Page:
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Why can't Unity work with C# 6 code? It always gives me compiler errors. Here are some code examples:

using static System.Convert;
using static System.Environment;

$"€{punten}{NewLine}€{Money}{NewLine}€{KilledEnemies}{NewLine}€{bonus}{NewLine}€{total}";

I use Visual Studio as my code editor and build with no errors. If I press play in Unity it won't build.

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  • \$\begingroup\$ Search for unity .net profile upgrade on Google \$\endgroup\$ – matth Mar 13 '17 at 12:23
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Unity uses an old version of Mono runtime which is based on .NET3.5. It uses something between C# 3 and 4 in terms of features.

I found this by googling around. Not sure if it works but might be something worth investigating.

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  • \$\begingroup\$ It's worth noting that there are plans on upgrading to a newer .NET profile some time in the future (unity3d.com/unity/roadmap). However, given the prerequisites stated in the roadmap we'll see that happen only in late 2016 at the very earliest, most likely not until sometime in 2017. \$\endgroup\$ – evilcandybag Jan 4 '16 at 10:19
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    \$\begingroup\$ The link in this answer rotted away and now returns a 404 :( \$\endgroup\$ – ashes999 Jul 1 '16 at 8:26
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    \$\begingroup\$ This is the reason why people shouldn't post links on stackexchange without providing a synopsis. \$\endgroup\$ – Philipp Sep 28 '16 at 10:37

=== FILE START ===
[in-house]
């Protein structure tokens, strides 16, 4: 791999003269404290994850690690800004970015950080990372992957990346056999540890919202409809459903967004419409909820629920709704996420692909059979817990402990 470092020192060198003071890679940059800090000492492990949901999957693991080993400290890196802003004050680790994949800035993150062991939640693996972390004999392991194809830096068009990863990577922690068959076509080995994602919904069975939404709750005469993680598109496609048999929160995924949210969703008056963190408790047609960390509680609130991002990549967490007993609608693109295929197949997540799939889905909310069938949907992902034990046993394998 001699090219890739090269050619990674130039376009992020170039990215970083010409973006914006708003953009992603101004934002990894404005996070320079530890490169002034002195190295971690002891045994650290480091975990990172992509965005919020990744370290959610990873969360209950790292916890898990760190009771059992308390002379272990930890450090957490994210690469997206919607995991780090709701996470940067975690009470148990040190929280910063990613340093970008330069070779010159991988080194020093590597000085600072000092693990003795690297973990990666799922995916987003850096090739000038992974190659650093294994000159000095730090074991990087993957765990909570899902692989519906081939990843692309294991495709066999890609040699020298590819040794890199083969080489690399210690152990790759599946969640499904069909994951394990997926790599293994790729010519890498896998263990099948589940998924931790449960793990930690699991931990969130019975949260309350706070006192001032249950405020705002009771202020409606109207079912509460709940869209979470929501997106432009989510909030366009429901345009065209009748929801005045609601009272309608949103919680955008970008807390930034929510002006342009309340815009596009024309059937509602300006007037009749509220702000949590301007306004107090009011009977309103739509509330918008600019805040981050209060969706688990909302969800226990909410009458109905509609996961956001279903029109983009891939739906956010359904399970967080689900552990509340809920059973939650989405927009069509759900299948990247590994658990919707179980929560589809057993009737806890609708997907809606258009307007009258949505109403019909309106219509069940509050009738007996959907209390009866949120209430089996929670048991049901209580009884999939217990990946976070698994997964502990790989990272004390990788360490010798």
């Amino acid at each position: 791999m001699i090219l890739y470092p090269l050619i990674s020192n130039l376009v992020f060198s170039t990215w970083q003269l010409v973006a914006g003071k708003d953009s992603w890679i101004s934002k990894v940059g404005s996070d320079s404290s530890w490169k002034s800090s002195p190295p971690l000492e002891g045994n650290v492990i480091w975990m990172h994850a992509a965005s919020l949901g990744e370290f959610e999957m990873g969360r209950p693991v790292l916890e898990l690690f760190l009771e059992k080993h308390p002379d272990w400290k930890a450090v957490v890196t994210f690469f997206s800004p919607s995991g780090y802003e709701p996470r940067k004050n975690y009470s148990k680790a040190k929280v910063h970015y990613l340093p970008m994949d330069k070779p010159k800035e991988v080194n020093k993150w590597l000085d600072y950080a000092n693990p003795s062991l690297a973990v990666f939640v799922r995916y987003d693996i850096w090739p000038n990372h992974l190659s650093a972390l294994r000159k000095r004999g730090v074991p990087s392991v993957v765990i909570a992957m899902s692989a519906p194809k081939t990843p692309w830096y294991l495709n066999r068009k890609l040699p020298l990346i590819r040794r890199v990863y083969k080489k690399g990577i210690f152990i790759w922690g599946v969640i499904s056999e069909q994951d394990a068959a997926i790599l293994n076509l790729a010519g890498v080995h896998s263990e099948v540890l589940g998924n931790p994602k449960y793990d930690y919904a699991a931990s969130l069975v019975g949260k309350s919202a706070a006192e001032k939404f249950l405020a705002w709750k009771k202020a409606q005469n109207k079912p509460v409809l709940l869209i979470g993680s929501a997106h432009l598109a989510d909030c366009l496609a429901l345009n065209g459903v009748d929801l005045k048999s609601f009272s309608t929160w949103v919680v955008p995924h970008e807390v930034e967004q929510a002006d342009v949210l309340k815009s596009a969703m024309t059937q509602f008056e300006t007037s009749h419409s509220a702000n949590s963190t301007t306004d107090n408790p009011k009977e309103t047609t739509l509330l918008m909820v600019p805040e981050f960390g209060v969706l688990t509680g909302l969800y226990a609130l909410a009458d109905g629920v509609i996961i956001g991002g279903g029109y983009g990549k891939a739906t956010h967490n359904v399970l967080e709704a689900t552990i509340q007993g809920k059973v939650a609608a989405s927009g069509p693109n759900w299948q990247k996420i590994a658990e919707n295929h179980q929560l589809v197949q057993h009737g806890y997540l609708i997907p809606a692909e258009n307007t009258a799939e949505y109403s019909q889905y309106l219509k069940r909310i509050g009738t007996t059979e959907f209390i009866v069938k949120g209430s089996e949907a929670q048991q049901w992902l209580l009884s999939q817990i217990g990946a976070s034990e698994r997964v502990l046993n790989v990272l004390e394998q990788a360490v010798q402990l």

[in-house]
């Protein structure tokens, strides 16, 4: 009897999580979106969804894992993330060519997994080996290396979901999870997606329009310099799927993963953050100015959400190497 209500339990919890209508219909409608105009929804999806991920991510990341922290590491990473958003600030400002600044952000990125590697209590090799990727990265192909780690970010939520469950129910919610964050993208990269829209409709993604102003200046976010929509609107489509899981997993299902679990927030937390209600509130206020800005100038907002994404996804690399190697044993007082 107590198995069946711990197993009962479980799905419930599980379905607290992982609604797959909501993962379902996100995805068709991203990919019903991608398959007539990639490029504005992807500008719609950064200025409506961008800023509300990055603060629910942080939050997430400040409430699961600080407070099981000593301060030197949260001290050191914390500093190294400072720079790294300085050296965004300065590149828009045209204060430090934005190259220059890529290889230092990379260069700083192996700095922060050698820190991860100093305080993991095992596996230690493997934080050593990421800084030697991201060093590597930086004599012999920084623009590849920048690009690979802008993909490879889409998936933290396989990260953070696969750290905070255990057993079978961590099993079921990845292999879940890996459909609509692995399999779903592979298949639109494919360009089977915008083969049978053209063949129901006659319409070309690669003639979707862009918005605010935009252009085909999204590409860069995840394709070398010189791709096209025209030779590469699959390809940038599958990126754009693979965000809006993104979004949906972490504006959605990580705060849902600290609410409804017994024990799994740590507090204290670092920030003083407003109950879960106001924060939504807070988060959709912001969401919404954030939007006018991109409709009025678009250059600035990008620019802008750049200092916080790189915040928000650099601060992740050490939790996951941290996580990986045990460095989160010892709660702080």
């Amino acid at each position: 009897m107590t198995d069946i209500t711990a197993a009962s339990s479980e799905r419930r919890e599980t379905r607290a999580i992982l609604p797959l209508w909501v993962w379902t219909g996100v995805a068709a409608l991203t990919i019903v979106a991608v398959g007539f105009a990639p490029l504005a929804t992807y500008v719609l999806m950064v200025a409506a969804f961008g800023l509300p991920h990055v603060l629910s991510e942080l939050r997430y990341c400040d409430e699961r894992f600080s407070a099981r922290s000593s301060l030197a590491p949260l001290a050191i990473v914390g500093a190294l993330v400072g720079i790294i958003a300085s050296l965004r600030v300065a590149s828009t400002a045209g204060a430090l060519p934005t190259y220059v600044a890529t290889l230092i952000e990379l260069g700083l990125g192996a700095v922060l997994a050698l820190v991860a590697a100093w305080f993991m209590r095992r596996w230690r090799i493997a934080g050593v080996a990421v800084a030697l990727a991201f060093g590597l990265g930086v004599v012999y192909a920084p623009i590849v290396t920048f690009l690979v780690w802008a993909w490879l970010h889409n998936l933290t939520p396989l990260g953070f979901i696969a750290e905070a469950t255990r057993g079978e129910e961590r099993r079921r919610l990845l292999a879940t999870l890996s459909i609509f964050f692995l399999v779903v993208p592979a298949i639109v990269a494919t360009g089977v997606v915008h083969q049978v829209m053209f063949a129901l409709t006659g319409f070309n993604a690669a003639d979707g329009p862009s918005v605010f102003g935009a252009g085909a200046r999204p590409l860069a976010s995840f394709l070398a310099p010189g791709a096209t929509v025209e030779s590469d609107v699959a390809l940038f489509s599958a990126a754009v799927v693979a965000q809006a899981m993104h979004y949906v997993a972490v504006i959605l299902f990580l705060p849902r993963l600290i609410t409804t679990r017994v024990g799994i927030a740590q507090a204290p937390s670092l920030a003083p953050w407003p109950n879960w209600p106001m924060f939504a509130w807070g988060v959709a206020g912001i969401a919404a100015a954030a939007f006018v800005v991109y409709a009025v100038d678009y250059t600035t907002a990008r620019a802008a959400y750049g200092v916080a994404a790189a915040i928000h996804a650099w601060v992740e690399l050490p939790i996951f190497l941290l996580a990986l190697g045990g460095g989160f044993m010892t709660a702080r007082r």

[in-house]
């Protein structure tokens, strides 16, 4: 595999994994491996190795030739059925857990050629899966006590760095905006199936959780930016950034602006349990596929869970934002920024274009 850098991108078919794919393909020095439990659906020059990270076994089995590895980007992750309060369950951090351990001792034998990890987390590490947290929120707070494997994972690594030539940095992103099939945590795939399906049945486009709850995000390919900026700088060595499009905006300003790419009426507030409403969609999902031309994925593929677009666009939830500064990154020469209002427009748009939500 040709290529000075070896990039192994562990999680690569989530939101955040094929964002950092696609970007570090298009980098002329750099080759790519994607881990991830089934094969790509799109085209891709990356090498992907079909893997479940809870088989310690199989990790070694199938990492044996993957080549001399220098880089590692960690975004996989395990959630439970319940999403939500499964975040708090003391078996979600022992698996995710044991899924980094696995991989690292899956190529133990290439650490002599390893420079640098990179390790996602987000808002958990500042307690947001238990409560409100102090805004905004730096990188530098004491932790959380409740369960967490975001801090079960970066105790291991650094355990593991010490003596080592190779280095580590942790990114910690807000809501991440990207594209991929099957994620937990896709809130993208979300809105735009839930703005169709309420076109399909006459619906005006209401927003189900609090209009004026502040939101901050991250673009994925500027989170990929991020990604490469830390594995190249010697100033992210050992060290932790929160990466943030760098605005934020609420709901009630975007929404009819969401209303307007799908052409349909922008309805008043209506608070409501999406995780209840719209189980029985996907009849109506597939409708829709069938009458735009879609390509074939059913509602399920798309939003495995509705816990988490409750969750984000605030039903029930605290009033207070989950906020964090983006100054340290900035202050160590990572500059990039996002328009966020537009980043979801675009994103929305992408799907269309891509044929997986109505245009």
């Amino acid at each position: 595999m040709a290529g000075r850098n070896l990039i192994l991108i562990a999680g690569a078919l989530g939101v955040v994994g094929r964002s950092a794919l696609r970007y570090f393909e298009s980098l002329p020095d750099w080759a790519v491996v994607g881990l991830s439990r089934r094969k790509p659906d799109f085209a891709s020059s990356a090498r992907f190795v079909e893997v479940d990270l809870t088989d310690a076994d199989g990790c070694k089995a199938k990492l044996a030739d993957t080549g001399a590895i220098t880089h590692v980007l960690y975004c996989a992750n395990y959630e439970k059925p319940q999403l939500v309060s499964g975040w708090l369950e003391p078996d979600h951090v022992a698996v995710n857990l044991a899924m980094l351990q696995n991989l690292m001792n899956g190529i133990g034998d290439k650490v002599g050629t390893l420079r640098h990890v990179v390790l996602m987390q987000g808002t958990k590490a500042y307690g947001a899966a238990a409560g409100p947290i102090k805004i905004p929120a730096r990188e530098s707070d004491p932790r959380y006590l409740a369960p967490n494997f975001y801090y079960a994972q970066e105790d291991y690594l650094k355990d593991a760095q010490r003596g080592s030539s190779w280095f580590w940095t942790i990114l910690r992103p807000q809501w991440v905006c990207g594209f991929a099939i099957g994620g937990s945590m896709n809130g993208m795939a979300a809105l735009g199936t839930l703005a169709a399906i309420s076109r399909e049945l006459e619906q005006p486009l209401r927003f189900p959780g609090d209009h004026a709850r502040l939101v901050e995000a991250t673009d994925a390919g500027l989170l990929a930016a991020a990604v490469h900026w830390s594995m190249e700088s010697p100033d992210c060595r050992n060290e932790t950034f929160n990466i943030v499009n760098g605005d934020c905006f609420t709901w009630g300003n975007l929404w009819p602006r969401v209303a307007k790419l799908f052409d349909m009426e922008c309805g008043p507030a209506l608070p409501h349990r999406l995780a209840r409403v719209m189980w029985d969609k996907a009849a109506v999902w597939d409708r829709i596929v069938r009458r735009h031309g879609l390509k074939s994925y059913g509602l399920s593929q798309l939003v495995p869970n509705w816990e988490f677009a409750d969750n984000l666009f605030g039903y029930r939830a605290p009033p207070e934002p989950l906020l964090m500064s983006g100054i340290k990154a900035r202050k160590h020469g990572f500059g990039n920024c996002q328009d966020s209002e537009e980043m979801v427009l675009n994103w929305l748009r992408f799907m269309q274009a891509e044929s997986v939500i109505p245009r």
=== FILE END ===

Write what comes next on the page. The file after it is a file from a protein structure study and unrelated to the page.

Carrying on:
• \$\begingroup\$ Per (forum.unity3d.com/threads/…) that tool is no longer developed/supported. An alternative is (bitbucket.org/alexzzzz/unity-c-5.0-and-6.0-integration/src), which I do personally use, though it has flaws (like Visual Studio forgetting about it), or look to @BenAdams answer, below, for better news. \$\endgroup\$ – Khale_Kitha Sep 30 '16 at 13:16
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Unity Technologies have announced that Unity is upgrading to 4.6+. It is available through beta testing now.

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This video on YouTube demonstrates how someone was able to get C# 6 syntax working on Unity by creating a new project, changing the target .Net Framework back to 3.5, setting the build and release output directories to the Unity project assets folder, and adding a reference to the UnityEngine dll. Debugging seems to function the same.

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The compiler in Visual Studio has more features than the compiler in Unity which means that some code (especially newer c# features) will give an error in Unity, but not in Visual Studio.

You can however change your target framework to match the one that is closest to what Unity uses in your editor. I have done this in Xamarin when developing libraries for Unity, but it looks like it is possible in Visual Studio as well.

In Visual Studio, in the DLL project's properties, set the Target framework property to the Unity framework version you're using. This is the Unity Base Class Library that matches the API compatibility that your project targets, such as the Unity full, micro, or web base class libraries. This prevents your DLL from calling framework methods that exist in other frameworks or compatibility levels, but which might not exist in the Unity framework version you're using.

https://msdn.microsoft.com/en-us/library/dn940020.aspx

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  • \$\begingroup\$ You might want to point out that using a different target framework can cause problems when building for other platforms than Windows. \$\endgroup\$ – Philipp Jul 1 '16 at 10:17

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